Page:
Testing times during coronavirus
One of our Parent Champions writes about how tough it can be to balance home schooling for her child with special educational needs alongside trying to work from home during the coronavirus crisis.
Being the parent of a teenager with special educational needs and disability has been quite a journey during lockdown and as schools continue to remain closed to most children.
At the start of lockdown, we were not sure what we would learn from it or how it would affect us. In the first week, being at home with my daughter (I’ll call her D!) was easy because she had no home learning. I was lucky enough to be allowed to work from home, so I could work around her needs. As her school closed, the home learning started to come in every day. D would receive up to 10 to 12 emails a day, each from a different subject teacher or staff member. The school wanted pupils to keep to the school timetable, with the added pressure of submitting the work done each day.
Managing D’s home learning took up a lot of my time, and hers too, to such an extent that she had no time out and it was affecting her mental health and wellbeing. This was a very challenging time as I was also working from home. After the second week, the schoolwork became too much for her. She had meltdowns at the end of each day and it was difficult for me to manage them. I had to get in touch with the school, as the work was excessive and the expectation placed on pupils to do the work during this difficult time was enormous.
After three weeks of lockdown, it became impossible to balance D’s home learning, my work looking after the home, and her needs. I am not a teacher and I could not teach her the GCSE subjects without spending hours each day reading up on the subject before explaining it to her. I felt pressurised by the expectancy the school and the local authority had on parents to support their children, especially children with special educational needs. By the end of week three, I could not cope and it was taking a toll on my health and our relationship. D stopped seeing me as a Mum and saw me more as a teacher or her PA managing all the e-mails coming through from the school.
Something had to give. So I decided to drop the home learning, as I had to be a Mum first. I felt like I was a bad parent consumed with guilt, as most of the country was home educating their children. Staff would post videos to pupils to show how they were enjoying lockdown and how they too were home educating their own children. This angered me more. I felt they should be supporting D, who had no time to enjoy lockdown due to the volume of work given without support or online teaching.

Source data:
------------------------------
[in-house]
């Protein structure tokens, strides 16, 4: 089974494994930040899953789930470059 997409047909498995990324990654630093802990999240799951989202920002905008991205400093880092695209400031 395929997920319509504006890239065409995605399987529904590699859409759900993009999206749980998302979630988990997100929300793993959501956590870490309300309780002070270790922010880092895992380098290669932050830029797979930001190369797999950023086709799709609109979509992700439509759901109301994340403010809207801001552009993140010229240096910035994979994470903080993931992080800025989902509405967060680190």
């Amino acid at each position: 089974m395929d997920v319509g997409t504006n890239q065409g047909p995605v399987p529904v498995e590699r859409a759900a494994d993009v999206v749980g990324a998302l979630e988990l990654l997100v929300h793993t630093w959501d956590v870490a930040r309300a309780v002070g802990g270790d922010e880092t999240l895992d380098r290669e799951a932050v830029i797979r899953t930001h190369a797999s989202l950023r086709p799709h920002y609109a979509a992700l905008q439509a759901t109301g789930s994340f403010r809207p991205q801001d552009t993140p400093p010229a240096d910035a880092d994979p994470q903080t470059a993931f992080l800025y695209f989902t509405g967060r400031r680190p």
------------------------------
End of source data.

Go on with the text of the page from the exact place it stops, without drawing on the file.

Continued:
By Easter, I became very ill with coronavirus symptoms and it became impossible for me to support D’s care needs. Even though I could hardly get out of bed most mornings, I woke up early each day to bleach all the surfaces and air the rooms before D woke up. I was scared that I would make her sick, as she is medically vulnerable and I was worried that she would be separated from me if she did become really ill. I stayed in separate rooms to her during the day and felt awful as I could not hug her, sit with her and that she had to spend time on her own.
I too was fearful about getting worse and ending up in hospital, as D would not be able to cope. We have no family who can support us and, with the lockdown, it was impossible to go anywhere for help if anything happened to any one of us. Although she did not say it, I know she thought I was going to die or be taken away from her. It took me a few weeks to recover. When I did, I tried to compensate for not being with D during my illness and making up for the time we had lost. I wanted her to know that I was fine and I was not going to leave her.
I do feel helpless, as I know I can’t protect D from the reality of life, but for now I just want to enjoy her and make up for having worried her. We still get on each other’s nerves and it has been hard, but we are safe and have learnt to appreciate things we took for granted. D has also learnt not to beat herself up about not getting schoolwork done on time. Instead, she does her best and although it takes her longer, it’s her own effort. She still needs reminders to take time out.
This journey has allowed me to appreciate D’s true potential and resilience. I have also come to realise that I will not always be there for her, or protect her from negative emotions, so I need to keep reminding her that it is OK to be scared or sad. I would rather she vocalise her upset or have meltdowns, so that we can talk about them – rather than suffer in silence. I have gone through a range of emotions such as anger, guilt, fear, upset and helplessness, but most importantly I have learnt to have gratitude for each day we spend together. There are other families going through much worse.
I have learnt that our mental health and wellbeing is a priority, so we need to support that. The next 12 months will be testing for us all too.
At the Anna Freud Centre, since the start of lockdown, we have been working with schools and colleges to help them to give the best possible support to pupils and their families. This includes creating free toolkits and online seminars for school staff. We urge parents and carers to encourage their own school to get in touch with us via Schools In Mind: firstname.lastname@example.org. If you are a parent or carer looking for mental health support at this time, you can visit our website for advice.